Parents wait to see killer die
On Nov. 1, 1987, our only daughter was brutally murdered by convicted killer Steven Howard Oken. Steven Oken now sits on Maryland's Death Row, awaiting execution by lethal injection. Our daughter, Dawn Marie Romano Garvin, had been marched to her bedroom, raped, tortured and shot twice in the head
execution-style. This predator gained entrance posing as a police officer, a husband whose wife had locked him out of the house and a doctor saying that he needed to use a phone because his beeper had gone off.
On Nov. 14, 1987, Oken brutally murdered his second victim, his wife's sister, in his town home. He lured Patricia Hurt there under false pretenses, raped her and shot her twice.
When Oken went on the run, he decided to dump her body near Interstate 95 in the White Marsh area. An all-points bulletin was issued involving Interpol. While fleeing to Maine he stopped at a motel in Kittery, where he also murdered a young motel clerk, Lori Ward, on Nov. 16, 1987. Now the detectives knew they had a serial killer to deal with. When Oken was spotted, the motel was surrounded by the SWAT team.
Oken was considered very dangerous, heavily armed and carrying Teflon bullets. The Maine State Police did now know what to expect. The detectives here in Maryland had me on the phone while all this was happening. The police believed, or at least hoped, he would come out shooting. Instead, Oken came out falling to his knees, crying and reeking of alcohol.
Everyone here at home was relieved that he had been arrested. We thought that it was almost over. Little did we know that it was just the beginning of a 3 1/2 -year ordeal before he was sentenced to death.
Oken will never know what it is like to be imprisoned, terrified and humiliated at gunpoint and brutally murdered as our daughter was. He will simply receive an injection, to be gently put to sleep as someone who can serve no more useful purpose on this earth, a fate far too kind for him.
Even as he waits on Death Row, he is showered with all the counseling, legal advice and educational opportunities guaranteed by the Constitution. Oken has already been through six appeals at Maryland taxpayers' expense. He has lived 10 years more than he should have, considering there are three beautiful human beings lying cold in their graves because of his irresponsible and uncaring behavior.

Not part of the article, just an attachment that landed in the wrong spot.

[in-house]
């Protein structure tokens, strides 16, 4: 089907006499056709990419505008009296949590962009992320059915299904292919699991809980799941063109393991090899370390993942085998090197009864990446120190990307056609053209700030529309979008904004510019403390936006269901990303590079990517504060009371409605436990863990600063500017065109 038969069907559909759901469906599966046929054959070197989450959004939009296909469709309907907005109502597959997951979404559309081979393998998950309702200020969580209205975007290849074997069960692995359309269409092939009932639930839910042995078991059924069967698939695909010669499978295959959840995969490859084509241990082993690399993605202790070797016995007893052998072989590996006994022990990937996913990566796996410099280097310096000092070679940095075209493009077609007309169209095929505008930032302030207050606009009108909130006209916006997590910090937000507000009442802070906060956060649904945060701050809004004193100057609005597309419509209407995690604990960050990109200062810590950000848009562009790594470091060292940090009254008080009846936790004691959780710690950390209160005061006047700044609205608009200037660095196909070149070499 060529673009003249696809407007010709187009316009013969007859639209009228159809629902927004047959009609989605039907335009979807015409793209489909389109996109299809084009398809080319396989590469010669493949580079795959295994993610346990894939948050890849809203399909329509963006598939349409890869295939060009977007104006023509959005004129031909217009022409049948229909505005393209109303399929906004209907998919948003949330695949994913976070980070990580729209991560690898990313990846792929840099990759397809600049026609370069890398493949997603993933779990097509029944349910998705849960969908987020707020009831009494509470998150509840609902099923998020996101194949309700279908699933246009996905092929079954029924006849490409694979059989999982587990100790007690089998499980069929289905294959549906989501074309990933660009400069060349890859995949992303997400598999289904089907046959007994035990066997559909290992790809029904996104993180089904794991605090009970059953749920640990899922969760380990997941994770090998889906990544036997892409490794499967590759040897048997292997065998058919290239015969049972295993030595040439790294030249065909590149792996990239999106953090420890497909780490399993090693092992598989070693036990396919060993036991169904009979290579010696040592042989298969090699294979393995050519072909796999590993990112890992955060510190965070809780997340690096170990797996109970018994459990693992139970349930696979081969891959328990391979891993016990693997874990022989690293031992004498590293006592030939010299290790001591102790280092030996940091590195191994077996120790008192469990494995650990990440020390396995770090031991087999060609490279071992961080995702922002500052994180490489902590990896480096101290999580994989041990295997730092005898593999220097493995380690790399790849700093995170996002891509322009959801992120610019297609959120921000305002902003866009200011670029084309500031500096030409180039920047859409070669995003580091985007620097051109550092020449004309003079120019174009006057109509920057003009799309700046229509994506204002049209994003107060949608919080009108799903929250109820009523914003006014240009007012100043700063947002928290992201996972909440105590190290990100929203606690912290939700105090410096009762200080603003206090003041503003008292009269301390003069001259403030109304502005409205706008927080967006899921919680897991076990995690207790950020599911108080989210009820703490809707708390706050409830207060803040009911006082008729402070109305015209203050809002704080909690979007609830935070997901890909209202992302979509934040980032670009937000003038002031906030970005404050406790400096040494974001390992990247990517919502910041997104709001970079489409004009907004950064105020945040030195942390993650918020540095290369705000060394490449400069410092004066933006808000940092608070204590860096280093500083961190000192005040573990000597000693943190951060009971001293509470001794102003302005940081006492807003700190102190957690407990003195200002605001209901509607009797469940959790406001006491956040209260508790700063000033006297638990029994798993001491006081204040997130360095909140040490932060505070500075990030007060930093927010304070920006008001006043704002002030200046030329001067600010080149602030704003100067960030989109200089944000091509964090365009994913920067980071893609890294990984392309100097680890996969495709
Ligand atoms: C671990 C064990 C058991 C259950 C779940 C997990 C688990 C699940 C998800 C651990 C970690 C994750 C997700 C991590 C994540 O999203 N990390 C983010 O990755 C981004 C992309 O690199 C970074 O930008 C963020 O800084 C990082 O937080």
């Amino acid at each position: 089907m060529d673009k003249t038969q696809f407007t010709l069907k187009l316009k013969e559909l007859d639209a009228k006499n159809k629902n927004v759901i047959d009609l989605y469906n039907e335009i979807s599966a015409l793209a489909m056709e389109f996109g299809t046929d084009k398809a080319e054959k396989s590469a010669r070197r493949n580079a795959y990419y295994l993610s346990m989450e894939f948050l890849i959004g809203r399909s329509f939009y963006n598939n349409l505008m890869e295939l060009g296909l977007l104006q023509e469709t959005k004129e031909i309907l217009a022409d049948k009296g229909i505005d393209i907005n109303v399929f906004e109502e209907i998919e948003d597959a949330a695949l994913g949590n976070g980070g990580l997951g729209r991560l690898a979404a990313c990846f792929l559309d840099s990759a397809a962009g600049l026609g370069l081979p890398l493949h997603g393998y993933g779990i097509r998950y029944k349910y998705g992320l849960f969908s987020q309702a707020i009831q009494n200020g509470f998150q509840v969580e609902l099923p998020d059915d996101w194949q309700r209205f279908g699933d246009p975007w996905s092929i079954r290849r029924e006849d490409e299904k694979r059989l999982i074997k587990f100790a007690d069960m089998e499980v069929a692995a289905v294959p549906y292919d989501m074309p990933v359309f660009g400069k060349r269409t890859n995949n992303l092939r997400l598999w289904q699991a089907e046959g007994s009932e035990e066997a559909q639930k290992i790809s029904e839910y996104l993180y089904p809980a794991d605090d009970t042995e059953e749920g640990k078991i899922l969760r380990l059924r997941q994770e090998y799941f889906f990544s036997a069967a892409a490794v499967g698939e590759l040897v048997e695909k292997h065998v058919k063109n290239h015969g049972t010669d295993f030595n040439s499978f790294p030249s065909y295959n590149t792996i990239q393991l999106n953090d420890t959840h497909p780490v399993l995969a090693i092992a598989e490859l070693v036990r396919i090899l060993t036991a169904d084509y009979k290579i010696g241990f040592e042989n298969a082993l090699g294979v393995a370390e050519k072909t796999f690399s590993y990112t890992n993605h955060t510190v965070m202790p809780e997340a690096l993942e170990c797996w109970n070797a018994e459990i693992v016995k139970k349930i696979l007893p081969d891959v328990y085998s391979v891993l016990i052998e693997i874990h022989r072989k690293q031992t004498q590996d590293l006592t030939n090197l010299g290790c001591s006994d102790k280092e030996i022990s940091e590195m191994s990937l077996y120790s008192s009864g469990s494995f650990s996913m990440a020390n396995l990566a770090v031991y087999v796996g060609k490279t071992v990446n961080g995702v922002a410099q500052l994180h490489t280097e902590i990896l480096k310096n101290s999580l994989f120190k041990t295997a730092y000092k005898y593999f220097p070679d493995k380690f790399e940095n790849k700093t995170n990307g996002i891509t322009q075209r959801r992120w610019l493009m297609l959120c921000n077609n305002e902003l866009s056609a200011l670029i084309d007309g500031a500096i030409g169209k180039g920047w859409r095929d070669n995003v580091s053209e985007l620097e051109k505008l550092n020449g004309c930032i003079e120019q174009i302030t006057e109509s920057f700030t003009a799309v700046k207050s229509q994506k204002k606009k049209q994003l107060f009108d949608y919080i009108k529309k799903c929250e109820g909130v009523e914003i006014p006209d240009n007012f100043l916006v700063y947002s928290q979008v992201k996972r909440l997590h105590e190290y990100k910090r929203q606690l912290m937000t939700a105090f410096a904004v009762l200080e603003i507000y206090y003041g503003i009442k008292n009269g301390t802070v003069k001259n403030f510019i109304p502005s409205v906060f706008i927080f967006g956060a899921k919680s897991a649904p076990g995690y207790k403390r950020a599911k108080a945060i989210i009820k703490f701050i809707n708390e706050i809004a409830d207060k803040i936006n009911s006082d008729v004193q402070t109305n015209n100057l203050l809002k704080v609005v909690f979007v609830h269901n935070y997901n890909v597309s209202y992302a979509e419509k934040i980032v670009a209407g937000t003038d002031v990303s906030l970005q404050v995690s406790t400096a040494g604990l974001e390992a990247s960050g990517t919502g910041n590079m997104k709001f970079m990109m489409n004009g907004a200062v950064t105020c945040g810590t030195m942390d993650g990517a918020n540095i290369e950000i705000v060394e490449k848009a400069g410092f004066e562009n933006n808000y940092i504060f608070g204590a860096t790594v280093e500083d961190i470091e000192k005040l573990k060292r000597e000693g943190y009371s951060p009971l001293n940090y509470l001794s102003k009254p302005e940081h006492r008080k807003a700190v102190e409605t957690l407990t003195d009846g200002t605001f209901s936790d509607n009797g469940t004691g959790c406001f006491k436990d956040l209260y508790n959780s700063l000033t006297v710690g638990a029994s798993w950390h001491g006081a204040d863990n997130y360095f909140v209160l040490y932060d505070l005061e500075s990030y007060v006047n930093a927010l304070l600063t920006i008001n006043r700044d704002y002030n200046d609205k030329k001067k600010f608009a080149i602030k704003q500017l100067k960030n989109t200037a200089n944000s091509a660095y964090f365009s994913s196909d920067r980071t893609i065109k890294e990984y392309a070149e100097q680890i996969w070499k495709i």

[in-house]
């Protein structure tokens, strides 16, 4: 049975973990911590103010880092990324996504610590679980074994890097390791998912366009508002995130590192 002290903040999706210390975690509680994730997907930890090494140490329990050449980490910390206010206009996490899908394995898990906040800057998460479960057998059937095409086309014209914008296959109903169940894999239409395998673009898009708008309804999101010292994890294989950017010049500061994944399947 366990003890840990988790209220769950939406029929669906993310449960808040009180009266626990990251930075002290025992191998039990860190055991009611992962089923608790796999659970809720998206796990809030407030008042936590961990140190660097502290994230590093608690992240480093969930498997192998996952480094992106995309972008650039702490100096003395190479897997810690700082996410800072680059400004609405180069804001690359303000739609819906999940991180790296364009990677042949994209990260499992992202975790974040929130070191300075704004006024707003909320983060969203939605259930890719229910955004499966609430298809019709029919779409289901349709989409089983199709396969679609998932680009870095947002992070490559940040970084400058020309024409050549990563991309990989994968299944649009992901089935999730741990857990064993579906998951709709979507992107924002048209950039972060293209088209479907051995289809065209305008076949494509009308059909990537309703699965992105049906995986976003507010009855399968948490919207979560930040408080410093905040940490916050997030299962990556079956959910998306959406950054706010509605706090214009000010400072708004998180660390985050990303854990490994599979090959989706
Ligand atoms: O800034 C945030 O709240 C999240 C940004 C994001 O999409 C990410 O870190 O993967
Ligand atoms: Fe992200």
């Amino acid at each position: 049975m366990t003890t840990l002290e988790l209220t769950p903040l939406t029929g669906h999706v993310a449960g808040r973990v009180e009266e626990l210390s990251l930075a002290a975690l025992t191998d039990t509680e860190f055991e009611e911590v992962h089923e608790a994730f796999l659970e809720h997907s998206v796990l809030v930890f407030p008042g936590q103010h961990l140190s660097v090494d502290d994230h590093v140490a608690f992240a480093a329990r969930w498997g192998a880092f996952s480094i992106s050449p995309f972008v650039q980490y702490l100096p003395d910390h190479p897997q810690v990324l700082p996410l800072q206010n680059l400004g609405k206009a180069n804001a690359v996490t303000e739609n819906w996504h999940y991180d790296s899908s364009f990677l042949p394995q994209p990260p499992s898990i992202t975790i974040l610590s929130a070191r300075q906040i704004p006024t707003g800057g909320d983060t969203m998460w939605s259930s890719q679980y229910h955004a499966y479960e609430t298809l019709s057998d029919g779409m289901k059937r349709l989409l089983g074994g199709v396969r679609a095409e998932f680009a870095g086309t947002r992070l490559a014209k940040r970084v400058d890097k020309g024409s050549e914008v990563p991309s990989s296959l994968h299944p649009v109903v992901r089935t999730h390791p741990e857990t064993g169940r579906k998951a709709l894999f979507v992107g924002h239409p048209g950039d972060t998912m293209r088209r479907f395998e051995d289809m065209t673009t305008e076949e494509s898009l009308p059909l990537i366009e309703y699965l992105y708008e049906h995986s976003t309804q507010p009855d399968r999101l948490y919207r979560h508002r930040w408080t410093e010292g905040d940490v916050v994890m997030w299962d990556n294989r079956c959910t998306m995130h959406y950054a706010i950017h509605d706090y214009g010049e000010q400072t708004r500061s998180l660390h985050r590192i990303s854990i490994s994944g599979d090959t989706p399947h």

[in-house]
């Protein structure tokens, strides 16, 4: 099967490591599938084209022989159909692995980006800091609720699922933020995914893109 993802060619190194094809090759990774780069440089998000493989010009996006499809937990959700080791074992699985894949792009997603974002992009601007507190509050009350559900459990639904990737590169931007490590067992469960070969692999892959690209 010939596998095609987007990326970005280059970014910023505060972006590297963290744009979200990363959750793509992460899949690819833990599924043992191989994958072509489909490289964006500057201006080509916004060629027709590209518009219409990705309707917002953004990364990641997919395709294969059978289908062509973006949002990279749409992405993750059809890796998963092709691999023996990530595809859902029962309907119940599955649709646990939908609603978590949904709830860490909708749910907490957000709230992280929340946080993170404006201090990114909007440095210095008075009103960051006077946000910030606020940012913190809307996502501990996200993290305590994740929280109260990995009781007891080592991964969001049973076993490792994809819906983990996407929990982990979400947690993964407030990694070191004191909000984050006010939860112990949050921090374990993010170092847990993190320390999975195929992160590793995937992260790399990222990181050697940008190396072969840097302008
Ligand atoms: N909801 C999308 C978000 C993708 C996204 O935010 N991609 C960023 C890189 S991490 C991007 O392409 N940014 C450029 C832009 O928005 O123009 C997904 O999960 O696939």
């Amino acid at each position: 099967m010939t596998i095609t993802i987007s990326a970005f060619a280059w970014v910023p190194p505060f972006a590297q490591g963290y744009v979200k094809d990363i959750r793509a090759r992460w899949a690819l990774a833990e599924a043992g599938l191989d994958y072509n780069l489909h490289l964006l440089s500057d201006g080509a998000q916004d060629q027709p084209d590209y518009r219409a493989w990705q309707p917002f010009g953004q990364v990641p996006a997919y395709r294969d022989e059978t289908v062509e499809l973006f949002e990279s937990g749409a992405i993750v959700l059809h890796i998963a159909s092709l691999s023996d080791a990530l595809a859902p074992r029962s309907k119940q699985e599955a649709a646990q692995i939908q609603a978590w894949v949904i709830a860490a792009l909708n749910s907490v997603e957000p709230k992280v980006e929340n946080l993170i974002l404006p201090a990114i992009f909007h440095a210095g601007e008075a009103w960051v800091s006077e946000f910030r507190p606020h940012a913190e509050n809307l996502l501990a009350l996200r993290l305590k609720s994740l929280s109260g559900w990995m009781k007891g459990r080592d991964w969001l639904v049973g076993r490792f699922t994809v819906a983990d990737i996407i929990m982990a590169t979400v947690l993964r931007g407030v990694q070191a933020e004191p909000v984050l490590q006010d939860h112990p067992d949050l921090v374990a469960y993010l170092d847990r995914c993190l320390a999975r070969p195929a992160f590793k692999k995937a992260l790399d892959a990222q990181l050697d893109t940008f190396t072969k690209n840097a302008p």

Oken's day is coming. We and our family and friends will bear witness to his long-overdue execution. Let the squeamish people at the last two Maryland executions stay home this time. It is time for convicted murderers who are sentenced to death to be dealt one final irony, to be in the cold, friendless company of the survivors of the murder victims. For this is the very same hostile environment he subjected his victims to. Oken came from a well-to-do family, was college educated and instead of becoming a useful citizen, chose to be a murderer.
The main purpose of this letter is to bring public attention to the untimely and brutal death of our daughter and the great loss her family and friends suffered. It is also to state the great loss to the state of Maryland of a truly good citizen. Dawn Marie Romano Garvin was a loving wife, a college student and a full-time employee. She loved her family, the people she worked with and all people she came in contact with. She was a compassionate and productive member of her community and a great patriot. Dawn believed in education and that a person could reach any goal they set their mind on.
!Fred and Betty Romano
Architects praised for Waldorf School
The Waldorf School celebrated the opening of its new school on Oct. 20 to much praise by the mayor, Maryland's superintendent of schools, students, parents and community members, as well as Sun reporter Christian Ewell.
In spite of the poetry describing the new building, no mention was made of the school's architects: Peter Doo and Randy Sovich.
Architects are the key to the world we live in every day. They define the buildings we walk by, drive around, work in, ignore or admire.
Classical favorites better than none
Regarding the plight of classical music over the airwaves cited by letter writers James Kitzmiller (Oct. 5) and Jack Johnston (Oct. 12), I certainly share the concerns raised about the diminution of options.
It's unfortunate, however, that both letter writers felt the need to attack WBJC-FM for its emphasis on the familiar and popular, what some conductors disparagingly refer to as the old war horses.
As Baltimore's sole surviving classical music station, WBJC's continued existence would seem to hinge on broadcasting its program to the widest possible audience still interested in this form of music rather than narrow-casting to the cognoscenti.
The war horses remain popular for the very obvious reason that they are indeed great and too often shoved aside in presumptuous efforts to educate the public.